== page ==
Table 1 Significant risk factors from the literature for the development of implant-based breast-reconstruction infection and proposed interventions


Abbreviation: BMI, body mass index.

Patient and disease characteristics

Many studies have sought to determine patient demographics and comorbidities affecting implant-infection risk. In a single-institute analysis of 57 of 1,170 expander/implant reconstructions who developed postoperative infection, McCarthy et al found that the odds of developing any postoperative complication were significantly increased in smokers, women aged over 65 years, obese patients, and those with hypertension.35 In 47 of 981 patients who had an infection before exchange for a permanent implant, Kato et al found that significant risk factors included age ≥50 years, body mass index (BMI) ≥25 kg/m2, and diabetes mellitus, and recommended closer follow-up for the high-risk groups.36 Wang et al analyzed the American College of Surgeons’ National Surgical Quality Improvement Program (NSQIP) database for 15,978 immediate breast-reconstruction patients and found diabetes mellitus and obesity to be significantly associated with postoperative infection.37 In their analysis of 1,211 patients undergoing immediate tissue-expander breast reconstruction, Weichman et al found patient comorbidities of age greater than 50 years, diabetes mellitus, hypertension, hypercholesterolemia, and obesity to be associated with an increased risk of infection.38 Conversely, another review of the NSQIP database showed that age has not been found to be a risk factor for implant-based breast-reconstruction infection, though this study used 65 years as the age cutoff.39 The risk of high BMI was further evaluated by Chun et al in 415 immediate breast reconstructions. They found that for each 1 kg/m2 increase in BMI, the odds of developing infection increased by 11%.40

In terms of breast size, a single-institution review of 413 tissue expanders placed in 300 women for postmastectomy breast reconstruction showed significant association of infection with breast size larger than a C cup.41 Selber et al also found that the odds of infection increased by 27% for every 100 mL increase in preoperative breast volume.42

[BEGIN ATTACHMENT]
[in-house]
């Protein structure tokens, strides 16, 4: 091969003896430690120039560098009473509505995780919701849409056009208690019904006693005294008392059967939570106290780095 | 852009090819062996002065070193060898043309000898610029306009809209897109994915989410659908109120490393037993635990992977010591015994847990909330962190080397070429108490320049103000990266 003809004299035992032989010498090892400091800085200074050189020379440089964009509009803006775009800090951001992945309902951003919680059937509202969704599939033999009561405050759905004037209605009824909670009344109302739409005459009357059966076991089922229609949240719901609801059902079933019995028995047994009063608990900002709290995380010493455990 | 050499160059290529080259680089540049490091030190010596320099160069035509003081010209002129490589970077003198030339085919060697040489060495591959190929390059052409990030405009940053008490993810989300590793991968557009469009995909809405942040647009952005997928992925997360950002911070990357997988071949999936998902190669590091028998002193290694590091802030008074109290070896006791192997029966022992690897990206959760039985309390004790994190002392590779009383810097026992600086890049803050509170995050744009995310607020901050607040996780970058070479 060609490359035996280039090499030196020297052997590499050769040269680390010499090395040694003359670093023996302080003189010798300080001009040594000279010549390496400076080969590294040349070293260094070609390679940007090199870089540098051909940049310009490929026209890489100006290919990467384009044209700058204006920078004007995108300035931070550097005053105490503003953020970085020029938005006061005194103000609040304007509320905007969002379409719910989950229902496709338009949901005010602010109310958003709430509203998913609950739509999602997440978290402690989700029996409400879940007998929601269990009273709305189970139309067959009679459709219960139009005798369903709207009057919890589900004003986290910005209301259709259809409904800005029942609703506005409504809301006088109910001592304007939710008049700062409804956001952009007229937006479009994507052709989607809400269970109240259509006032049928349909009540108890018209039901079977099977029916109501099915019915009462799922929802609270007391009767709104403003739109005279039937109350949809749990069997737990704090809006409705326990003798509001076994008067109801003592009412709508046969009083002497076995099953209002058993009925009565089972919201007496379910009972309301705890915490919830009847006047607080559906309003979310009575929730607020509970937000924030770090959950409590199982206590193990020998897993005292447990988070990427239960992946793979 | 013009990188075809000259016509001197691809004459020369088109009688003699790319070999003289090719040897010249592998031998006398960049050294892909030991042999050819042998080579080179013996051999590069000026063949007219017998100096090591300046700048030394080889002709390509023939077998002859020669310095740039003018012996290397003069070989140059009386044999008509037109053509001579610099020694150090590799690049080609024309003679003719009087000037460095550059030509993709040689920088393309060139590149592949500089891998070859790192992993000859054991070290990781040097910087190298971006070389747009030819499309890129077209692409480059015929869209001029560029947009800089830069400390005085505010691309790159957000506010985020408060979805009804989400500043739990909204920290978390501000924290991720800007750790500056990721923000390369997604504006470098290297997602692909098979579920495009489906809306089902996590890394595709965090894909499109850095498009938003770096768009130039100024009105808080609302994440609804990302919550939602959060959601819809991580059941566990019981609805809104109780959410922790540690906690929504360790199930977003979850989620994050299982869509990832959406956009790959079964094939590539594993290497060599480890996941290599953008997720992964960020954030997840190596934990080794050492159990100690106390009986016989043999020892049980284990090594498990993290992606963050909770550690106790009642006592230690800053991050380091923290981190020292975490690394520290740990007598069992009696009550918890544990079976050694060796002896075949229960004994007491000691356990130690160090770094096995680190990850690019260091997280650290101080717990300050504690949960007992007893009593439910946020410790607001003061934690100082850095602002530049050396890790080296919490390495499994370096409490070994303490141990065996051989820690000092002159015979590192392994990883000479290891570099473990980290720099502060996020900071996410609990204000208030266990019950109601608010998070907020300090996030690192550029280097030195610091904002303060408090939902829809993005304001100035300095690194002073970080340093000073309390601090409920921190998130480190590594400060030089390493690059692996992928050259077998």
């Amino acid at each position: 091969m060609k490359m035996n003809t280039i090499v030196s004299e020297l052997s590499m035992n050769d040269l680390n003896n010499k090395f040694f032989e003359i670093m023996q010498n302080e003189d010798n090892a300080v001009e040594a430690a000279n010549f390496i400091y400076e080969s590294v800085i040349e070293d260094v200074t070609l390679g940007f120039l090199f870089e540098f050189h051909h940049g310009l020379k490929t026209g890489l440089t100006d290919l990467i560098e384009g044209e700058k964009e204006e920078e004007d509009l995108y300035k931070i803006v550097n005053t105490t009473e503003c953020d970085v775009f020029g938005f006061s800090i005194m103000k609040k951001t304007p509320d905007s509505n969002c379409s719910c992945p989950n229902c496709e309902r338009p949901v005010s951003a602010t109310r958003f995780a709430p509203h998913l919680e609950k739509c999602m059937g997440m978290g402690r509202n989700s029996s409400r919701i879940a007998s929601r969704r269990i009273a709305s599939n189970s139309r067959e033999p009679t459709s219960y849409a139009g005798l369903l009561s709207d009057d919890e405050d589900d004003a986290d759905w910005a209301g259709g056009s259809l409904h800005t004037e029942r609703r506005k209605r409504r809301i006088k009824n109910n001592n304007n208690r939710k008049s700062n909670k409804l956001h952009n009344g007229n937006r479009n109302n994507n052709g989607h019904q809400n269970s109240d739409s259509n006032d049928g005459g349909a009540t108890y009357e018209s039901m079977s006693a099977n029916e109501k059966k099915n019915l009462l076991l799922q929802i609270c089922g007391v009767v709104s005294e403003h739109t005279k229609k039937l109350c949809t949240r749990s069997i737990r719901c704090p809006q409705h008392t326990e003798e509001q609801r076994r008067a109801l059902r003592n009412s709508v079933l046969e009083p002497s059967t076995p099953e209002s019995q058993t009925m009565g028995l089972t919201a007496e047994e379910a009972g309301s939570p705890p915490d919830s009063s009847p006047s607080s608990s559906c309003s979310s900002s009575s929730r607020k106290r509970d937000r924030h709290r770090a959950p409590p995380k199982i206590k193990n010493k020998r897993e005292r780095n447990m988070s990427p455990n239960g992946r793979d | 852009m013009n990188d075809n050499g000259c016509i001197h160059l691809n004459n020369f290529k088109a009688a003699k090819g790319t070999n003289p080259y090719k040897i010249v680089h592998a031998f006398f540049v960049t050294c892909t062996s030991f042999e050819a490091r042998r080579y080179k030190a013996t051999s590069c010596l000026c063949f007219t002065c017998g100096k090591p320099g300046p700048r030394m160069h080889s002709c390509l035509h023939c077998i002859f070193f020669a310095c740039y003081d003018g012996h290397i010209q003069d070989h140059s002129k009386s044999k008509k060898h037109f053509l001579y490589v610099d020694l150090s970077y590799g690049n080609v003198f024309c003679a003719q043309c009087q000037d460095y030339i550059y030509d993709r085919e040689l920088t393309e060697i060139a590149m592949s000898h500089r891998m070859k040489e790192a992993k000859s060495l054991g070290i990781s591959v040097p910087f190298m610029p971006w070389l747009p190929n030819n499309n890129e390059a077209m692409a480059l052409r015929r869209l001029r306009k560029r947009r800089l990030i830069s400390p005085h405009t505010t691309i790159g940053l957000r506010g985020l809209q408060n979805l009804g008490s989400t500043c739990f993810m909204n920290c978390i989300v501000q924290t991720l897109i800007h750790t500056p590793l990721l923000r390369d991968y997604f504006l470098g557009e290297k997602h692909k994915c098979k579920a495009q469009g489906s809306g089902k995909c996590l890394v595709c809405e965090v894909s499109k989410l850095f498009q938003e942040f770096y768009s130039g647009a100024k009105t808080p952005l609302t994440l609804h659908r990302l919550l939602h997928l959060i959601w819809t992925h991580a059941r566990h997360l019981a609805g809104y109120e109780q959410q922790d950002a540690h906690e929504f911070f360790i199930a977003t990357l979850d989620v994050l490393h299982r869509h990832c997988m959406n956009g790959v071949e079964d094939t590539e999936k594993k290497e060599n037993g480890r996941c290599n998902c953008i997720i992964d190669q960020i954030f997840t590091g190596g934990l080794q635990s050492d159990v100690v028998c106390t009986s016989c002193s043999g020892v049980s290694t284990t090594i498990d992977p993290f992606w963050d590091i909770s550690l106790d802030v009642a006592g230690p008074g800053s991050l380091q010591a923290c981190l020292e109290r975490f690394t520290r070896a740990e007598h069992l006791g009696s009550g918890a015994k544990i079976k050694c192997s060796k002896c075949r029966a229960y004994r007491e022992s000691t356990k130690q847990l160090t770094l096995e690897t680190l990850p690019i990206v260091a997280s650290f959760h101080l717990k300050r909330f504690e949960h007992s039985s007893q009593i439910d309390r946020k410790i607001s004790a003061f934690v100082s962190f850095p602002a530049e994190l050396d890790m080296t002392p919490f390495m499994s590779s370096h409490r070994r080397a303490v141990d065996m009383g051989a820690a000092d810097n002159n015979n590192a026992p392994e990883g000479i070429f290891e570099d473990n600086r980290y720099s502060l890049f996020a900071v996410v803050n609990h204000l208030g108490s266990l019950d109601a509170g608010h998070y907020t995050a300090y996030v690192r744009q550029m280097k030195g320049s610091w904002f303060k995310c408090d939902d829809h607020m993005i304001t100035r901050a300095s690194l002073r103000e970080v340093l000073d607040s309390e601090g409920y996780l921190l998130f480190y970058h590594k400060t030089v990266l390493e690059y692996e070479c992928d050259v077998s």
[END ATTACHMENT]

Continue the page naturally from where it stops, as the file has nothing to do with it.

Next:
Active smoking has been shown to be associated with increased risk of mastectomy-flap necrosis and reconstructive failure. In a single-center study of 1,952 implant-based breast-reconstructive procedures, Reish et al identified smoking as a significant risk factor for implant infection.19 Immunosuppressed states and such associations as steroid use lower the local and systemic immune system and should be avoided.43

When looking at the timing of reconstruction, Alderman et al found that immediate breast-reconstructive procedures were associated with higher complication rates, regardless of the type of reconstruction, with a trend toward higher infection in implant-based reconstruction versus free transverse abdominis myocutaneous flap procedures (35.4% versus 17.9%).6 An NSQIP review of 2,285 consecutive implant-based breast procedures by Cohen et al found the infection rate was highest in mastectomy and immediate tissue-expander reconstructive procedures.11

Nahabedian et al were among the earliest to suggest an association between lymph-node dissection and implant infection.44 In their series of 168 procedures, there was a suggestion that simultaneous lymph-node dissection was associated with a 6.29-fold higher chance of implant infection. Further to this, Selber et al analyzed risk factors for complications in 564 cases of implant-based breast reconstructions with the use of ADM. Sentinel lymph-node biopsy was found to increase the risk of a postoperative infection by 2.45 times.42 At our institute, sentinel lymph-node biopsy is done as a separate procedure from the resection, minimizing axillary procedures during the mastectomy.

Finally, it follows that mastectomy skin-flap necrosis will lead to a higher risk of infection, and this has been corroborated by numerous authors.11,19 While postmastectomy skin-flap viability is commonly the responsibility of the oncologic resecting surgeon, the plastic surgeon can play a role in maximizing this by close communication, placing the healthy pectoralis muscle beneath the skin flap, and by reducing mastectomy skin tension postclosure through adjuncts, such as incisional negative-pressure wound therapy.45